Methods: literature searches were conducted to identify case reports of PTD observed in HIC and published between 2000 and 2020. The analyzed variables were: age, country, underlying conditions, clinical manifestations of PTD and response to thiamine supplementation.
Results: 104 articles were identified, totaling 480 PTD cases that were classified into four age groups: neonates, infants, children and adolescents. Eleven categories of predisposing factors of PTD were identified, including genetic causes, lifestyle (diabetes, obesity, excessive consumption of sweetened beverages), eating disorders, cancer, gastrointestinal disorders/surgeries, critical illness and artificial nutrition. Hyperlactatemia and Wernicke encephalopthy were the most frequent clinical manifestations.
Conclusions: The high number of cases identified in 20 years suggests that the prevalence of PTD in HIC is likely to be underestimated. The predisposing factors, clinical presentation and age distribution differ from the PTD pattern observed in LMIC.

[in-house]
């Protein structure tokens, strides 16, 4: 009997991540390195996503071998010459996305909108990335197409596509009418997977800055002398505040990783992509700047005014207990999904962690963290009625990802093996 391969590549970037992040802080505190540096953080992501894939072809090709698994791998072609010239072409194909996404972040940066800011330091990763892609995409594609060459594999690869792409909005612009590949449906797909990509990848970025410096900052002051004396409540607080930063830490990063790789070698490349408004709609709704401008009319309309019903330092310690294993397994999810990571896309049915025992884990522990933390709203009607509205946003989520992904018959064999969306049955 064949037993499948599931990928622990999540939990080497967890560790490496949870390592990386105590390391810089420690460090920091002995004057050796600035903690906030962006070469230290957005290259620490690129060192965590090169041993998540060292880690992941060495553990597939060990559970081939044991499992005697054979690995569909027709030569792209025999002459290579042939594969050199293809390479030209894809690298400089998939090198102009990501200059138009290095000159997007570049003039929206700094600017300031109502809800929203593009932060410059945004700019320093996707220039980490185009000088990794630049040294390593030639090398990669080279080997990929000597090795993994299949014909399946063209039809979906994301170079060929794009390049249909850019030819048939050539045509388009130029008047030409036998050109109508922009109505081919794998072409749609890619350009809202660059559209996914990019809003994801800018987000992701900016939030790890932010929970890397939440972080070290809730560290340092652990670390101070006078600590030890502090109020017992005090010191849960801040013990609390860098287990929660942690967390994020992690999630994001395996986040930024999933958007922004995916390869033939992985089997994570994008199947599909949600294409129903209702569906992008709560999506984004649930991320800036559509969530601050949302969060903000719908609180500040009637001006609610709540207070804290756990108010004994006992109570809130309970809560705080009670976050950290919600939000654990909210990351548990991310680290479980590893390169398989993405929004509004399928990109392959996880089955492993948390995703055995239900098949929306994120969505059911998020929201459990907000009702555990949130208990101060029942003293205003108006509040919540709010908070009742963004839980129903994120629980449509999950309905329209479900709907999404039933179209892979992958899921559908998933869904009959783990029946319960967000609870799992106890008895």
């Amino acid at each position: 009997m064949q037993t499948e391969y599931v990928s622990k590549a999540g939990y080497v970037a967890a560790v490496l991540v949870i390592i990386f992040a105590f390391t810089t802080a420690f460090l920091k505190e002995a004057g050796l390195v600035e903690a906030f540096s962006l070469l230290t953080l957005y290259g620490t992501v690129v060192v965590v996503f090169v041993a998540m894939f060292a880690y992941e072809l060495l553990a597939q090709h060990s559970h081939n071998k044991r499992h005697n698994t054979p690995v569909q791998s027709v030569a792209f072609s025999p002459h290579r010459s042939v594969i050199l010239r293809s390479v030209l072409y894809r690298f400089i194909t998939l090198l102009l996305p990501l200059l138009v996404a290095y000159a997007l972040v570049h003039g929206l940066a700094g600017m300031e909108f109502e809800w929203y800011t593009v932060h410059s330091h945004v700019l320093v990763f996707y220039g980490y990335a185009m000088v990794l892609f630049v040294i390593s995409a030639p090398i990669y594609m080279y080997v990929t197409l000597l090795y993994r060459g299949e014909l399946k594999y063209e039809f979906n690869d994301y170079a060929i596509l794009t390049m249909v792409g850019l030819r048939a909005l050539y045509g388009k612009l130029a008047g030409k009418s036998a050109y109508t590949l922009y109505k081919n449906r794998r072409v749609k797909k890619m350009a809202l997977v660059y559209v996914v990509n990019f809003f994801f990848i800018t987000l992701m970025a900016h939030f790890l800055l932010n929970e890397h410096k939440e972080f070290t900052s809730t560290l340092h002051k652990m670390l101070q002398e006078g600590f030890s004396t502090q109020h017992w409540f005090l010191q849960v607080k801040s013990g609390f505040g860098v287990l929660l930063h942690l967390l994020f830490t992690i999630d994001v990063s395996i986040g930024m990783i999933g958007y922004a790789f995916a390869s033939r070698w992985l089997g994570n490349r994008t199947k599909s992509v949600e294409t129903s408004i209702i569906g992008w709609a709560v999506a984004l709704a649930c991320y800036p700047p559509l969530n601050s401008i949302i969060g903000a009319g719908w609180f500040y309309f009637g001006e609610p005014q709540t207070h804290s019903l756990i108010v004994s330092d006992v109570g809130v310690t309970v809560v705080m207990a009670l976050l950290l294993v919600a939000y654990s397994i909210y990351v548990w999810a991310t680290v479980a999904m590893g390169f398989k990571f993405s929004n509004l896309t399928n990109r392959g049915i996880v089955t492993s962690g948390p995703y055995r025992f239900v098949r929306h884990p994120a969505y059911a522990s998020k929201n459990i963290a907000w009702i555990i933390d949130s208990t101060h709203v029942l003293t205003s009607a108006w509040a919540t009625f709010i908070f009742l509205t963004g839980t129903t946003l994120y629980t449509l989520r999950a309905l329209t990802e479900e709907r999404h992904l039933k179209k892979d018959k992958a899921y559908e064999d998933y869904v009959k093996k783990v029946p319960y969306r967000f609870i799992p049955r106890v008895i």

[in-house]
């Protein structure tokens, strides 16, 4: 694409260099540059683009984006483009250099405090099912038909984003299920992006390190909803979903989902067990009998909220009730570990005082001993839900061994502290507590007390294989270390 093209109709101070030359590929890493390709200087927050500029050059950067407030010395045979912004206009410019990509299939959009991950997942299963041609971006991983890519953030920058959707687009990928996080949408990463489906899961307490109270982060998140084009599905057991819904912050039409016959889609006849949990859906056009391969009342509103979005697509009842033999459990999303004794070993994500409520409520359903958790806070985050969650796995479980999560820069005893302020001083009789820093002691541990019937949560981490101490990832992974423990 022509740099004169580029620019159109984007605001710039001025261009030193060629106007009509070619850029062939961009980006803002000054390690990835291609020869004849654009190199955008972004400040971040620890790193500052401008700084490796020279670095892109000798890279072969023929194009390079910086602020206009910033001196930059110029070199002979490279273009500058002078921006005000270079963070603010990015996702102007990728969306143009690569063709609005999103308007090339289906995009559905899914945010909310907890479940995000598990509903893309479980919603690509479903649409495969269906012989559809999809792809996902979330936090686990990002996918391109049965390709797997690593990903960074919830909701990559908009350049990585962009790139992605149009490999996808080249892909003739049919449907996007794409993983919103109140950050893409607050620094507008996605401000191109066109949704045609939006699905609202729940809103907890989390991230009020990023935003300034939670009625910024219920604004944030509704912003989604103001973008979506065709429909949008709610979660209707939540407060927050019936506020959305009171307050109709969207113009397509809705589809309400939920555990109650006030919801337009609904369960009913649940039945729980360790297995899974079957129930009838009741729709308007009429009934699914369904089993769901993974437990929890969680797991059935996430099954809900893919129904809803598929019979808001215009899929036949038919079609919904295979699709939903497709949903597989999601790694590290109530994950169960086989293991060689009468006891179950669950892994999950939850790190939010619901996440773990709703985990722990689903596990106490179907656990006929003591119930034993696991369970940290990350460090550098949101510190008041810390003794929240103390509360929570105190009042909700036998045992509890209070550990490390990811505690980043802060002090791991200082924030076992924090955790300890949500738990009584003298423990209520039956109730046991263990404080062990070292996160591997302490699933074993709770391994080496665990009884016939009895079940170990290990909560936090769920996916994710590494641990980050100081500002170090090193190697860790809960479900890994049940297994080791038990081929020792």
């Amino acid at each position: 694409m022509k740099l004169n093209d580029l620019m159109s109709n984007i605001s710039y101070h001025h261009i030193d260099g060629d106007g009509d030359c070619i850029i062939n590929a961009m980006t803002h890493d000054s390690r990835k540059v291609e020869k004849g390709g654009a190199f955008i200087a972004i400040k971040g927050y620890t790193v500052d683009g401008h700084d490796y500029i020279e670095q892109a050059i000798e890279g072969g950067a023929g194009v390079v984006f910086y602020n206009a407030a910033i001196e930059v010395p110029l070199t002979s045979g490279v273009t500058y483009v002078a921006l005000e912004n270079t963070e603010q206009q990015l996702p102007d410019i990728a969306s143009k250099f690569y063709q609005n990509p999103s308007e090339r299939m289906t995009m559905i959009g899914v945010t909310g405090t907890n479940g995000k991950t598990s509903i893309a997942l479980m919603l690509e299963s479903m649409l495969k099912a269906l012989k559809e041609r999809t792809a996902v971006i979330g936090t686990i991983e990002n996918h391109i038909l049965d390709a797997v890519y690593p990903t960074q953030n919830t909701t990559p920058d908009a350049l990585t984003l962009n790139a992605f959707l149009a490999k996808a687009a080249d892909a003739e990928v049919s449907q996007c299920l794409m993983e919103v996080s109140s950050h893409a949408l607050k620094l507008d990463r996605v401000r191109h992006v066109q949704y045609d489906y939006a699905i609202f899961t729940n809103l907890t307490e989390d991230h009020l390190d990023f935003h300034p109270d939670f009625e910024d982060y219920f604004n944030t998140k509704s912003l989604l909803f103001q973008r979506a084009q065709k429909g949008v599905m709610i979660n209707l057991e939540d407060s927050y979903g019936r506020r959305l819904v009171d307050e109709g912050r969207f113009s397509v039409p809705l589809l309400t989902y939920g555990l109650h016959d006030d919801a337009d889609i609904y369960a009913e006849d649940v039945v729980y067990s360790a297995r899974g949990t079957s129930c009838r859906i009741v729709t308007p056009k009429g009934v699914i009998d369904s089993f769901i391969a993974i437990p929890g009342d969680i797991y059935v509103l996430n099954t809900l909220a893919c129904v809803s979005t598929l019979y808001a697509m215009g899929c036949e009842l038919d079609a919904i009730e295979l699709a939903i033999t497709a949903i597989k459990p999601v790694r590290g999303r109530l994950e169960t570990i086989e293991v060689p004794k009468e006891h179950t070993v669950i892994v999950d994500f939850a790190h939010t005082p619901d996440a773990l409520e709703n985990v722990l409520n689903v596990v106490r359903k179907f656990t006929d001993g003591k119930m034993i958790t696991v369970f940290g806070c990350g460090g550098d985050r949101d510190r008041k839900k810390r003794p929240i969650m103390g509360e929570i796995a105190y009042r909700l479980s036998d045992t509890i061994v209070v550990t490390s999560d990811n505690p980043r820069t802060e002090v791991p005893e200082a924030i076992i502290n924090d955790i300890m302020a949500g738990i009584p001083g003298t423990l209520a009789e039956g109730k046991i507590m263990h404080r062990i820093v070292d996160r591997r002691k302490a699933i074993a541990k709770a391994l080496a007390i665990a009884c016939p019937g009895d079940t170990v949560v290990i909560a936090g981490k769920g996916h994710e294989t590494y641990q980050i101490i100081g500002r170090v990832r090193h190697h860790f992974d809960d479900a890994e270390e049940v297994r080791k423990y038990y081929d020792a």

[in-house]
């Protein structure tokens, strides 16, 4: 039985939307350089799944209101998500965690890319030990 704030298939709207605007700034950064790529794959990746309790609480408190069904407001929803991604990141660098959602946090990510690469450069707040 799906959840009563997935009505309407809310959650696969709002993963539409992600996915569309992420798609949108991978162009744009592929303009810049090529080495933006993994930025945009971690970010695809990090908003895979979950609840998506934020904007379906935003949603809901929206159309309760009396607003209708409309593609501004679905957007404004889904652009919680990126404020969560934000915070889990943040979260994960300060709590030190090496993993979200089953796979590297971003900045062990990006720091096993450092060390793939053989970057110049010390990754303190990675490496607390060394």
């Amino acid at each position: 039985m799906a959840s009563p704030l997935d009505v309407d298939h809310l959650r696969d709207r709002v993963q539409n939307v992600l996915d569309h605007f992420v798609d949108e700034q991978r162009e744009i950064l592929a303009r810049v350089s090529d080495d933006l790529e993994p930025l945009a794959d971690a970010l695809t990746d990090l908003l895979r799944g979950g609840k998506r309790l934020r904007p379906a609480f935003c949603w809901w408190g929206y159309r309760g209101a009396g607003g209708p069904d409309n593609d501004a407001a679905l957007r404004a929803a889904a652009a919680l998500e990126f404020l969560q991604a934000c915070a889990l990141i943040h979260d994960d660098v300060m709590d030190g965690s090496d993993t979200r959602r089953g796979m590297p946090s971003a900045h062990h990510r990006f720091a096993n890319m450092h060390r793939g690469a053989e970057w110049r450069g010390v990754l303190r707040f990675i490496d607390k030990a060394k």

Thiamine Deficiency in Hospitalized Veterans, an Important Cause of Delirium and Falls
Thiamine and Alzheimer’s Disease
Background. In preclinical models, benfotiamine efficiently ameliorates the clinical and biological pathologies that define Alzheimer’s disease (AD) including impaired cognition, beta amyloid plaques, neurofibrillary tangles, diminished glucose metabolism, oxidative stress, increased advanced glycation end products (AGE) and inflammation.
Objective. To collect preliminary data on feasibility, safety and efficacy in individuals with amnestic mild cognitive impairment (aMCI) or mild dementia due to AD in a placebo-controlled trial of benfotiamine.